My inner strength is used up. I’m tired and I want the pain to stop. I’m trapped and very much alone. People say wait to see what tomorrow brings; don’t let the bastards win; it’s a no-win situation, blah, blah, blah…I’ve used the words myself [remember ‘R’?]. It’s all crap when you’re on this side. She should have called the cops. I have many layers and I’ve reached one that doesn’t give a shit about promises, loyalty, or trust. It will be soon. My anger and despair are calling for rest.

I’ve begun making the lists of things to take care of – things that needs to be tied up. Sometimes it makes me queasy, but mostly it gives me calm. So much tension to be (sic) releaved.

My new little knife has become a comfort token. I’ve taken it with me everywhere. It even stays in my hand all night long. It gives a pleasant warmth.

I wonder if any sleep will come tonight? I’ve started my program of aspirin. It would be nice to rest…pack up your troubles in your ol’ kit bag and smile, smile, smile…

Depression is not just sadness. It is a deep, soul sucking despair that cares for nothing but ending the pain. It doesn’t care that you have a spouse or children that depend on you or parents that worry about you. It doesn’t care that you have fame and fortune or not. IT JUST DOESN’T CARE. It is a never ending darkness that steals joy and wonder from inside. Outside the world may seem fine, but inside? Inside there is nothing but the hunger for escape. One does not simply pull up your bootstraps and move on.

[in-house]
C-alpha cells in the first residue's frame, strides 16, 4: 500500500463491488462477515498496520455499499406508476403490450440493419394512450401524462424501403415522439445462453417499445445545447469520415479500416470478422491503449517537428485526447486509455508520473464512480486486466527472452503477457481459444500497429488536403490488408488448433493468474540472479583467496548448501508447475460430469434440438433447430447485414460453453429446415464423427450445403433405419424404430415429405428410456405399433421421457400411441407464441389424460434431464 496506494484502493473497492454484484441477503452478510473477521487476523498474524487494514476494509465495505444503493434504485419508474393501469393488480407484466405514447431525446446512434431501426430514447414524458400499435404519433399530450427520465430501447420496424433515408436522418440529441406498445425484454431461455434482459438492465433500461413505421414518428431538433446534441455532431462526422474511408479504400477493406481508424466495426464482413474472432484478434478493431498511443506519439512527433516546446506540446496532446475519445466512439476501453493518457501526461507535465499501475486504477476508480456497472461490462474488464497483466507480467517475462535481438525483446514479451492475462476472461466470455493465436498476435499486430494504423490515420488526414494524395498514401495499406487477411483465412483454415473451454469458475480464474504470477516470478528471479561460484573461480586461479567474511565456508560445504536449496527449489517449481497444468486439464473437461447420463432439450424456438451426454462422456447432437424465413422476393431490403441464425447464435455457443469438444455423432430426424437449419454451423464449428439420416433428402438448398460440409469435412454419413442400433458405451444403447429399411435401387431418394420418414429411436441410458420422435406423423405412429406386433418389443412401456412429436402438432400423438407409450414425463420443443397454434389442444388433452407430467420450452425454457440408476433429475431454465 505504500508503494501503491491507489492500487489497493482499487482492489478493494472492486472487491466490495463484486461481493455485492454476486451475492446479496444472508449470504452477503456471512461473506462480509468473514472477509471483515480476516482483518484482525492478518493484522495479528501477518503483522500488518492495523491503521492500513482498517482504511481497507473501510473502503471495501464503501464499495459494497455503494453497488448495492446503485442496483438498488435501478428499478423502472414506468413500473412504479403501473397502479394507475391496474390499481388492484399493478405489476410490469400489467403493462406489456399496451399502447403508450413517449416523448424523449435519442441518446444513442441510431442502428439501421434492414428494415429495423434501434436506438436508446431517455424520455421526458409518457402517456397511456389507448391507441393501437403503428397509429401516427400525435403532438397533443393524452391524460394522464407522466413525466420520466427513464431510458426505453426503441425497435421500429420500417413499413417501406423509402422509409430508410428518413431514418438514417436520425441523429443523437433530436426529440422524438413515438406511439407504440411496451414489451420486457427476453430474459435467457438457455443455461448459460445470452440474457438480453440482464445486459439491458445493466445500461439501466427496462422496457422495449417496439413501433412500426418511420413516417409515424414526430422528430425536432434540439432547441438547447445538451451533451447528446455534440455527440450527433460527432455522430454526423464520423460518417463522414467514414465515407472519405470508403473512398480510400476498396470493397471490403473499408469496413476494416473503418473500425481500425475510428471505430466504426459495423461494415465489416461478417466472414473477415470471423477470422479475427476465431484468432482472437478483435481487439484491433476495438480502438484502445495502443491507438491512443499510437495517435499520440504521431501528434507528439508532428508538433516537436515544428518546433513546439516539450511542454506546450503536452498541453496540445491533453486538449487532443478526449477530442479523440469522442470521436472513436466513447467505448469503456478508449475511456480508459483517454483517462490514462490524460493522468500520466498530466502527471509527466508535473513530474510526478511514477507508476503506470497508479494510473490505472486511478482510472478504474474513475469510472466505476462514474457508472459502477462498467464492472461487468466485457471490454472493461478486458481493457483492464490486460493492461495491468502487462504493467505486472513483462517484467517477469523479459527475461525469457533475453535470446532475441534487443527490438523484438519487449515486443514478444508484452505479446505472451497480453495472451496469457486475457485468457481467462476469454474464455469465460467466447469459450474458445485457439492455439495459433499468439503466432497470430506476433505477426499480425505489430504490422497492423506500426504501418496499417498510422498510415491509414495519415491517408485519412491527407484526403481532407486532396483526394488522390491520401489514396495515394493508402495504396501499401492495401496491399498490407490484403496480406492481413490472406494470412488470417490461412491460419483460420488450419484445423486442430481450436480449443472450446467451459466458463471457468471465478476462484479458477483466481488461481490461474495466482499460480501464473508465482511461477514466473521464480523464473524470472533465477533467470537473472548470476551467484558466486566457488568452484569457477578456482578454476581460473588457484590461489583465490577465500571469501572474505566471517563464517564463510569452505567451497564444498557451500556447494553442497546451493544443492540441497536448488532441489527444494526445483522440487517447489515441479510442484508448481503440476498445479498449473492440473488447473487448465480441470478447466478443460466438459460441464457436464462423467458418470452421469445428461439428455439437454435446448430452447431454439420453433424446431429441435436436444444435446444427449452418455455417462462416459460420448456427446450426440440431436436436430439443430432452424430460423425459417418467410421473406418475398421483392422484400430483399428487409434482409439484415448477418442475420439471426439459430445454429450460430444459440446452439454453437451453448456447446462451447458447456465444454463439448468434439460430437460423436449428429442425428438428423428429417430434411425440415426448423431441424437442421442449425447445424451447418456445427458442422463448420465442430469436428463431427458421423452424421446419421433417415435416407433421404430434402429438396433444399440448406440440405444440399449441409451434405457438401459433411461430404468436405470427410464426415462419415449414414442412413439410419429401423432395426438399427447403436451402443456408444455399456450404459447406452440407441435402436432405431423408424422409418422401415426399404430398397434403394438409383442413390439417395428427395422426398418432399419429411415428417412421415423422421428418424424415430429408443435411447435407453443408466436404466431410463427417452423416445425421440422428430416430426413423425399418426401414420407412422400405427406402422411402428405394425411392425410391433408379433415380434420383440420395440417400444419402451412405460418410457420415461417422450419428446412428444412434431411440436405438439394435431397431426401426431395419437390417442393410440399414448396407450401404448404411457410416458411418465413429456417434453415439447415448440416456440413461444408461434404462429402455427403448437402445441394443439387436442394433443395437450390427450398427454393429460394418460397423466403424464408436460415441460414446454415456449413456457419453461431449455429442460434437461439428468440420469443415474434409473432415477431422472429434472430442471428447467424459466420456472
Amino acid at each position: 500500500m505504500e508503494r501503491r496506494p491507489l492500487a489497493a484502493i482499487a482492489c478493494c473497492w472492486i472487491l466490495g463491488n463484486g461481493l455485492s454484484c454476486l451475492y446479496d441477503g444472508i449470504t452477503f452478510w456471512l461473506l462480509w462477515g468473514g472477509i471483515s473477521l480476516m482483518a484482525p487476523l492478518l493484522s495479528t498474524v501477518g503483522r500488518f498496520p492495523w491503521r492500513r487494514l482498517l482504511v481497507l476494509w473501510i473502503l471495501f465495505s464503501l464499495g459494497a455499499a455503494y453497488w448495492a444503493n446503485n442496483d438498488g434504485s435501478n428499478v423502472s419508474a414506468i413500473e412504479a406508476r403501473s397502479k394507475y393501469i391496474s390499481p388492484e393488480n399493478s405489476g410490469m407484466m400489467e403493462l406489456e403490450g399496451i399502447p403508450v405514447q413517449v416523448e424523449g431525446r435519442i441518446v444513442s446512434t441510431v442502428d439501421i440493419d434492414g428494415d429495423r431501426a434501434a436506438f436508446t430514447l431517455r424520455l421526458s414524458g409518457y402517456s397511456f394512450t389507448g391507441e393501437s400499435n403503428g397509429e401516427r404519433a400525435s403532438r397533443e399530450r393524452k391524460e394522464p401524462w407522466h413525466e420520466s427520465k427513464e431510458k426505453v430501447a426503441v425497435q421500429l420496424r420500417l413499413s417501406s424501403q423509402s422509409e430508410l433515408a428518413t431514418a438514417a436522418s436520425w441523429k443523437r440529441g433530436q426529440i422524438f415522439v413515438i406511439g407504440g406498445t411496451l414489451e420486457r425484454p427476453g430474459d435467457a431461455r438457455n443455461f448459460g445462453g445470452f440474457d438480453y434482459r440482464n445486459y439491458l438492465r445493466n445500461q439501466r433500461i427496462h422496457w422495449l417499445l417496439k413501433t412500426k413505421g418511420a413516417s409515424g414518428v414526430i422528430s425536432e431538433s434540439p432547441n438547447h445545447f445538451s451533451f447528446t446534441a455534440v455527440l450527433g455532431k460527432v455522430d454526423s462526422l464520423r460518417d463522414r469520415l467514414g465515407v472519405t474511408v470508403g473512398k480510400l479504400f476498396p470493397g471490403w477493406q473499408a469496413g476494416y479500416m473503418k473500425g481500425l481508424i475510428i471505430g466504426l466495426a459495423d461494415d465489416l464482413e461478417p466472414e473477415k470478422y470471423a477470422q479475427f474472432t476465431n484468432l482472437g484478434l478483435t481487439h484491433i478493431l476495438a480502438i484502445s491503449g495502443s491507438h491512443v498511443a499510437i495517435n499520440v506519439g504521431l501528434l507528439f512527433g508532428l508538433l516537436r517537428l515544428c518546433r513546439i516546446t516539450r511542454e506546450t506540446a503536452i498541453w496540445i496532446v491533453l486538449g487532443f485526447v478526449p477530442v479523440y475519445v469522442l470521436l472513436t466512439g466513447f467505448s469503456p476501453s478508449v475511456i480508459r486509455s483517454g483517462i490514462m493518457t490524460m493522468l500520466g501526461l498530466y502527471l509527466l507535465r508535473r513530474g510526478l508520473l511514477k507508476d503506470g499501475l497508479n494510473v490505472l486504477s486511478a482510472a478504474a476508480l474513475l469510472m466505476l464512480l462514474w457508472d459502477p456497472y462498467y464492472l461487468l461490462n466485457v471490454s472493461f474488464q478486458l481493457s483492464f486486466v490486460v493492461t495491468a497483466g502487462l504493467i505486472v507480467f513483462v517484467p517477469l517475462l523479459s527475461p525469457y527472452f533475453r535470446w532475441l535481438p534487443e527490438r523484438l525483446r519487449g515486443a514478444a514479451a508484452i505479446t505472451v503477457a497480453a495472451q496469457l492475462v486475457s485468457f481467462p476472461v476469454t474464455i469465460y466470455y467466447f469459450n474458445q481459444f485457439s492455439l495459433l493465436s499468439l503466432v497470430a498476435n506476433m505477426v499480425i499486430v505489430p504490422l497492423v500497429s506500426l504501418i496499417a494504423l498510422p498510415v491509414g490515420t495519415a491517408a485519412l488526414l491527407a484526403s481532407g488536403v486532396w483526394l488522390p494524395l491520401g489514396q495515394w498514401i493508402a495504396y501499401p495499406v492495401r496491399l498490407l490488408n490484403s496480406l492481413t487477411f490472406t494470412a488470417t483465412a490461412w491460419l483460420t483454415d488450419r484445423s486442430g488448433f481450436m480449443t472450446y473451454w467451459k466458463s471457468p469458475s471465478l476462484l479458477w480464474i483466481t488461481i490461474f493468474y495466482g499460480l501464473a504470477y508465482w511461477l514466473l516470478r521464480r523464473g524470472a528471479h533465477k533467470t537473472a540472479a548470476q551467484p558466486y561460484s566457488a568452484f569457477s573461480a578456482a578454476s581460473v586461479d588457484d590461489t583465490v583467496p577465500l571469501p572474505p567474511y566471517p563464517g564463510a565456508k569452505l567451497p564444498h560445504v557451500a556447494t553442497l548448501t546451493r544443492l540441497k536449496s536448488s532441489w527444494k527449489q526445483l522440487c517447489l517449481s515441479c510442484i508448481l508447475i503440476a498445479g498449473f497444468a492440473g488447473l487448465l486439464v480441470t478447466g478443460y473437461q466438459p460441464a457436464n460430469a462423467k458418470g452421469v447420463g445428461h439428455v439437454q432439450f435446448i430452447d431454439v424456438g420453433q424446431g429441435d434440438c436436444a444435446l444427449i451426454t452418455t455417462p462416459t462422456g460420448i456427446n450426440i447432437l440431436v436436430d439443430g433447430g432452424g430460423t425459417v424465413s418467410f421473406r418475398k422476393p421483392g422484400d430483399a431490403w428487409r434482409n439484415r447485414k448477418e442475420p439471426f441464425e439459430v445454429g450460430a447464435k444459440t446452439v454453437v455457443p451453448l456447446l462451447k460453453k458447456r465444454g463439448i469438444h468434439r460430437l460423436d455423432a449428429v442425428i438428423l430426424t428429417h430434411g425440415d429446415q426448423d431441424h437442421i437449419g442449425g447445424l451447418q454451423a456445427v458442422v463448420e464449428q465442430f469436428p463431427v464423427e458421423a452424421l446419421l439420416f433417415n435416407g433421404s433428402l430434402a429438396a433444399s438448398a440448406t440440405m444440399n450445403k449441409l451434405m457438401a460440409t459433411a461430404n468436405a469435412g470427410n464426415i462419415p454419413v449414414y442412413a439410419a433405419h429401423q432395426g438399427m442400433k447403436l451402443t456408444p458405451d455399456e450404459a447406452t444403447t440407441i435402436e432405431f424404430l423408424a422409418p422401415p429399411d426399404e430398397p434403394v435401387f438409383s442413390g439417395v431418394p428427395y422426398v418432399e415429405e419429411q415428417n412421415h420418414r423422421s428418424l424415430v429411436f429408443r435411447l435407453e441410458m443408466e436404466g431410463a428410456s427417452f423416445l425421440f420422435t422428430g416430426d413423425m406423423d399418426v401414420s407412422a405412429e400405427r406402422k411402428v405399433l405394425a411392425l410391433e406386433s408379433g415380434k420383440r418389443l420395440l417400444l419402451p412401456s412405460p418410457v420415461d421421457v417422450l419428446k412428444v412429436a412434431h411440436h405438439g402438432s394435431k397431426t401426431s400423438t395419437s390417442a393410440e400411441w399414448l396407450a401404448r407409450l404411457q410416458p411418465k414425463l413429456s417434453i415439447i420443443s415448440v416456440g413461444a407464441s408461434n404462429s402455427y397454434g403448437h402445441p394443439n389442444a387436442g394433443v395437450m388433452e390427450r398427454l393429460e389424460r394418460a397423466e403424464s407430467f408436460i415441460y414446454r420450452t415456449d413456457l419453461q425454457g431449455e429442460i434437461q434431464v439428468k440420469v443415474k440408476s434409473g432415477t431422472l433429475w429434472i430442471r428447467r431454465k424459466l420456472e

It takes a massive amount of effort and energy to combat Depression. The person with Depression is not the only one who wears out. It is frustrating and painful for all concerned. Depression is a sneaky jerk and can trick even the most experienced eye. I was lucky and had some very stubborn people in my corner, who just wouldn’t give up on me no matter how I far I fell, faked it, or pushed away. There is no ‘cure’ for Depression, only recovery. It is a lifetime battle often fought minute by minute.

Depression is a mental illness that needs more exposure and not by more loss. If you or someone you love is suffering, please, please get help. We don’t need anymore poster children.

National Suicide Prevention Lifeline:  1.800.273.8255

http://www.buzzfeed.com/laraparker/things-you-shouldnt-say-to-someone-struggling-with-depress